Pentagon on Syria strikes: 'We successfully hit every target'
Matthew DANIELS (US Department of Defense/AFP)
The Pentagon said Saturday that a joint US-British-French operation against Syria's regime had "successfully hit every target," countering assertions from Russia that dozens of missiles were intercepted.
The three allies used ships, a submarine and warplanes to launch a barrage of 105 guided missiles towards three chemical weapons facilities in Syria, officials said, including a research center on the outskirts of Damascus.
The strikes "will significantly impact the Syrian regime's ability to develop, deploy and use chemical weapons in the future," said Lieutenant General Kenneth McKenzie, director of the US military's Joint Staff, though he noted a "residual" element remained.
The missiles struck their targets within a minute or two of each other, McKenzie said, impacting around 4:00 am Syrian time (0100 GMT).
The overnight operation was the culmination of a week of frenetic planning at the Pentagon, with officials weighing the risks of various targets as President Donald Trump sent out mixed messages on what he wanted to do.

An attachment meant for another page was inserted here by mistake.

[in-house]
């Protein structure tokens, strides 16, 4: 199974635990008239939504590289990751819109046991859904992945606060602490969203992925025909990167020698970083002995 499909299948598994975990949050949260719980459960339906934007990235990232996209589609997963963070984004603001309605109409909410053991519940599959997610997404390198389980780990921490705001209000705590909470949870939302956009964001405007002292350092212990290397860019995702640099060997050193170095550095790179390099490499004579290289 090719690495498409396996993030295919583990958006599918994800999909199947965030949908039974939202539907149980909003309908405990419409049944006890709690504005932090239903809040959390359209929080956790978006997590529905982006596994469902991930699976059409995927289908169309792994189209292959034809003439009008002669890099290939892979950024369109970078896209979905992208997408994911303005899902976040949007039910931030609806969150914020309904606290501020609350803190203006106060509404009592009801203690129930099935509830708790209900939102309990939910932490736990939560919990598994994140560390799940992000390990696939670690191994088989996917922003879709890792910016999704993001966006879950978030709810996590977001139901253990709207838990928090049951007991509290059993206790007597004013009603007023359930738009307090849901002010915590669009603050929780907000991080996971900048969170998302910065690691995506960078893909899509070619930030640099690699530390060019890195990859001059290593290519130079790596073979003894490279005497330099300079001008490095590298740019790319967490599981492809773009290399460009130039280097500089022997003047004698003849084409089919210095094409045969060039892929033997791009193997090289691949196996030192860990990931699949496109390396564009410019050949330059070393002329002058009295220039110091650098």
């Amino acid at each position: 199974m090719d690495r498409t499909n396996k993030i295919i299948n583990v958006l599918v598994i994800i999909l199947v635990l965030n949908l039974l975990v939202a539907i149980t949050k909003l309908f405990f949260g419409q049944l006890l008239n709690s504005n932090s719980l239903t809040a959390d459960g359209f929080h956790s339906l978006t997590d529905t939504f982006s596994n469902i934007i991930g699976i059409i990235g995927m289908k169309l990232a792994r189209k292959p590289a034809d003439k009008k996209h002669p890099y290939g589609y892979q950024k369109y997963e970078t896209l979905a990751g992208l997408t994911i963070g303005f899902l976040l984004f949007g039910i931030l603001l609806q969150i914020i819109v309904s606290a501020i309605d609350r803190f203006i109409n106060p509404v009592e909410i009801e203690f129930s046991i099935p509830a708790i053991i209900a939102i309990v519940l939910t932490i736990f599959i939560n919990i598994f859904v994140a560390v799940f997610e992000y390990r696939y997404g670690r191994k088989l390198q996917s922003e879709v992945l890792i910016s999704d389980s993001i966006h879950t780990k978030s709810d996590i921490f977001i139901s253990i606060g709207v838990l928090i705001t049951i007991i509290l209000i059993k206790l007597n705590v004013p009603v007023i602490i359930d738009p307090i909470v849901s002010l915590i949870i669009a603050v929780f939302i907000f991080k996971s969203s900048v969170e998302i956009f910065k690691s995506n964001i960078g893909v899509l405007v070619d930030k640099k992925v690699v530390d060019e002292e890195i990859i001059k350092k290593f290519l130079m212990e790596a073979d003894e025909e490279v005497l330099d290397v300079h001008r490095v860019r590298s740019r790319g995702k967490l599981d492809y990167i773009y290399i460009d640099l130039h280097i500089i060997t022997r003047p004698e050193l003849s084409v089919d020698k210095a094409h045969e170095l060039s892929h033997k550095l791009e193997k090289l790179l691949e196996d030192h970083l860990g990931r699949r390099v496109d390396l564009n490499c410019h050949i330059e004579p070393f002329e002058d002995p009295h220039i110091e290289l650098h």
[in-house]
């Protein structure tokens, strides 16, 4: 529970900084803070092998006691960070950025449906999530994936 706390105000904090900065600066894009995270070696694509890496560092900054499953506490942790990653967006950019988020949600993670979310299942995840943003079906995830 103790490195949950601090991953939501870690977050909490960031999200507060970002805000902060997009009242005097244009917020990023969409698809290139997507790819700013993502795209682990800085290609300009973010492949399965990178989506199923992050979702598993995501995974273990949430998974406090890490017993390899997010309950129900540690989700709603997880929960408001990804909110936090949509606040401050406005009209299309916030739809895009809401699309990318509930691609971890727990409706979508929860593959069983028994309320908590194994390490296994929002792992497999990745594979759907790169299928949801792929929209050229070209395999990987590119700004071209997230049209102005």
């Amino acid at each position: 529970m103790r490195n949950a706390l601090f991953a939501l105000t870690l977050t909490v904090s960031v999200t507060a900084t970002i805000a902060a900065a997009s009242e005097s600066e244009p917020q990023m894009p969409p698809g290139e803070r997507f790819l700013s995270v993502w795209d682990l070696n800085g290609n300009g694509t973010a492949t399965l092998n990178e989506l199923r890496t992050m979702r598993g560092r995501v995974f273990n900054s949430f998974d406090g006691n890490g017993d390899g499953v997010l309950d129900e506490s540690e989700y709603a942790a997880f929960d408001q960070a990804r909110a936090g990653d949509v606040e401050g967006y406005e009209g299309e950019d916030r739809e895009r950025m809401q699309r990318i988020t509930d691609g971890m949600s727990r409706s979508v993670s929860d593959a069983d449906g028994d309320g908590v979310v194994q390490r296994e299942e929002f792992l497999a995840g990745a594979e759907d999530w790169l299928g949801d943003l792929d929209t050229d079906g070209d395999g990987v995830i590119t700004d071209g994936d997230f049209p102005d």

"All the options looked at ways to balance minimizing collateral damage against maximum effect. These three targets seemed to hit the sweet spot and do that," McKenzie said.
He said there were no known civilian casualties, but noted Syria had fired about 40 unguided surface-to-air missiles, most of which didn't launch until after the allied strike was over. These missiles may have come down in populated areas, he said.
"When you shoot iron into the air without guidance, it's going to come down somewhere," McKenzie said.
The Russian military said that 103 cruise missiles were fired including Tomahawk missiles, but that Syrian air defense systems managed to intercept 71 cruise missiles.
McKenzie countered that "the Syrian response was remarkably ineffective in all domains."
According to US officials, the operation comprised three US destroyers, a French frigate and a US submarine. The vessels were located in the Red Sea, the Gulf and the eastern Mediterranean.
The US Air Force fired air-launched cruise missiles from B-1 bombers, and French and British planes also shot cruise missiles toward the targets.
The operation was "precise, overwhelming and effective," McKenzie said, adding it will set their chemical weapons program back "for years."
Pentagon spokeswoman Dana White reiterated that the United States is only in Syria to fight the Islamic State group and does not want to get drawn into Syria's civil war.
"We do not seek conflict in Syria, but we cannot allow such grievous violations of international law," she said, referring to the suspected chemical attack.
"We successfully hit every target," she said.
"The strikes were justified, legitimate and proportionate."
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